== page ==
Strength of feeling ‘growing among schools’

Headteachers from across England and Wales hold signs in Parliament Square, London, as they prepare to march on Downing Street to demand extra cash for schools. Picture: Kirsty O'Connor/PA Wire
Headteachers from across England and Wales hold signs in Parliament Square, London, as they prepare to march on Downing Street to demand extra cash for schools. Picture: Kirsty O'Connor/PA Wire
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Unprecedented protests from the nation’s headteachers are a signal of the frustration they feel, unions have warned.

Headteachers, petitioning Chancellor Phillip Hammond, had joined the Worth Less? protest over what they claim are “unsustainable” funding cuts.

“They are not the usual crowd to march on Westminster,” said Andy Mellor, president of the National Association of Head Teachers (NAHT). “This is headteachers mobilising themselves - it’s a shame it’s come to this.”

Earlier this year, figures from the Education Policy Institute (EPI) revealed the number of secondary schools in England running at a loss had nearly trebled.

In July, the Institute for Fiscal Studies said total school spending per pupil fell around eight per cent in real terms in England between 2009/10 and 2017/18.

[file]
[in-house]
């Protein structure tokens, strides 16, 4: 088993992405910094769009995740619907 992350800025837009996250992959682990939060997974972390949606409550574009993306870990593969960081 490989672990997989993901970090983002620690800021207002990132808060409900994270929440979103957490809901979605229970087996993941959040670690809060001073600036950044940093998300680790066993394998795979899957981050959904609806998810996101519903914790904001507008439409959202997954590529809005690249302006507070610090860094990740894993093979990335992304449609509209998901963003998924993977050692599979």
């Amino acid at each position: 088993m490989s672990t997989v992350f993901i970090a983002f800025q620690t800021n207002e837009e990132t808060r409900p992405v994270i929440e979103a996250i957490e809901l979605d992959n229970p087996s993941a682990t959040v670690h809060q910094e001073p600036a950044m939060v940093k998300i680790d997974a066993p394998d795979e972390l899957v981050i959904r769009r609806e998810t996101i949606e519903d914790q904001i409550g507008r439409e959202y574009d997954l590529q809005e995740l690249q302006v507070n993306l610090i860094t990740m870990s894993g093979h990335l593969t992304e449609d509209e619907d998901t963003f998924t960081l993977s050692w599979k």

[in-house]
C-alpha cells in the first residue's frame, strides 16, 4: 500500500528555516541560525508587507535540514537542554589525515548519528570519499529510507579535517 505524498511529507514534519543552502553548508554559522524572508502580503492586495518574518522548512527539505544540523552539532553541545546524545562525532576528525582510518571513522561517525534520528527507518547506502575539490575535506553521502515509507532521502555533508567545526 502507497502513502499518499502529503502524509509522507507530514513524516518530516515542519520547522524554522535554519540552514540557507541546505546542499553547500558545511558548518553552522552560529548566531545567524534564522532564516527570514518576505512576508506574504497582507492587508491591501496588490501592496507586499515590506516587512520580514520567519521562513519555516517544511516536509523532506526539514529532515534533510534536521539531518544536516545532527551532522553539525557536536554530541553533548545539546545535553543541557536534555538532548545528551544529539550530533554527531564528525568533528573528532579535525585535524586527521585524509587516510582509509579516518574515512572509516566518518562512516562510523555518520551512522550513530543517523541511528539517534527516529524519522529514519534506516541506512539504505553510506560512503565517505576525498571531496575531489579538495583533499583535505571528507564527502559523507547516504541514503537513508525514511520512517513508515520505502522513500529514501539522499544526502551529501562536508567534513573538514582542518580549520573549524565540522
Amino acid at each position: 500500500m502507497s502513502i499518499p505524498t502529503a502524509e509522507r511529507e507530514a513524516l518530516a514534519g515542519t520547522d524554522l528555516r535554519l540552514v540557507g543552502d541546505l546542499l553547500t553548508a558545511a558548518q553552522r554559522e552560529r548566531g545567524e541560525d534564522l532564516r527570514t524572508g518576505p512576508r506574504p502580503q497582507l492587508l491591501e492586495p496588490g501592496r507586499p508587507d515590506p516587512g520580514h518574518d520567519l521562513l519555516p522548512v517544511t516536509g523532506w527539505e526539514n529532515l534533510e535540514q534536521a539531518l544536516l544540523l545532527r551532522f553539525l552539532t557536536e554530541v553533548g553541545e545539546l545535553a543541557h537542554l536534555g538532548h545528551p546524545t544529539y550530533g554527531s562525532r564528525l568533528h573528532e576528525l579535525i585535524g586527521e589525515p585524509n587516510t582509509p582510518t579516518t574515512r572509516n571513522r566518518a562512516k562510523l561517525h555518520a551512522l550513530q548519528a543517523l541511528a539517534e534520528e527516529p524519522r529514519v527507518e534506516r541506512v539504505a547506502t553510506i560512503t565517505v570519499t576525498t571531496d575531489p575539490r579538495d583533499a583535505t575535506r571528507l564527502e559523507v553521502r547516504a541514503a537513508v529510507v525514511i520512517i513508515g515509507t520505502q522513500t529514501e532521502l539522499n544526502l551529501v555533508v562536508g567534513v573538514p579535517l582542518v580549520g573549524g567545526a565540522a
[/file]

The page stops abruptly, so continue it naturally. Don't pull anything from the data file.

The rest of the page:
Geoff Barton, general secretary of the Association of School and College Leaders (ASCL), said while it was about funding, it was also about children’s chances: “This is grassroots leaders of schools, saying they cannot continue. There has been a huge strength of feeling for two or three years but that is growing.”

The Department for Education maintains it is spending record amounts in schools: “There is more money going into schools than ever before, rising to a record £43.5bn by 2020 - 50 per more in real terms per pupil than in 2000. Every school attracts more funding per pupil through the National Funding Formula, high needs funding has risen to over £6 billion this year, and the 3.5 per cent pay rise we announced for classroom teachers on the main pay range is backed by £508m Government funding.”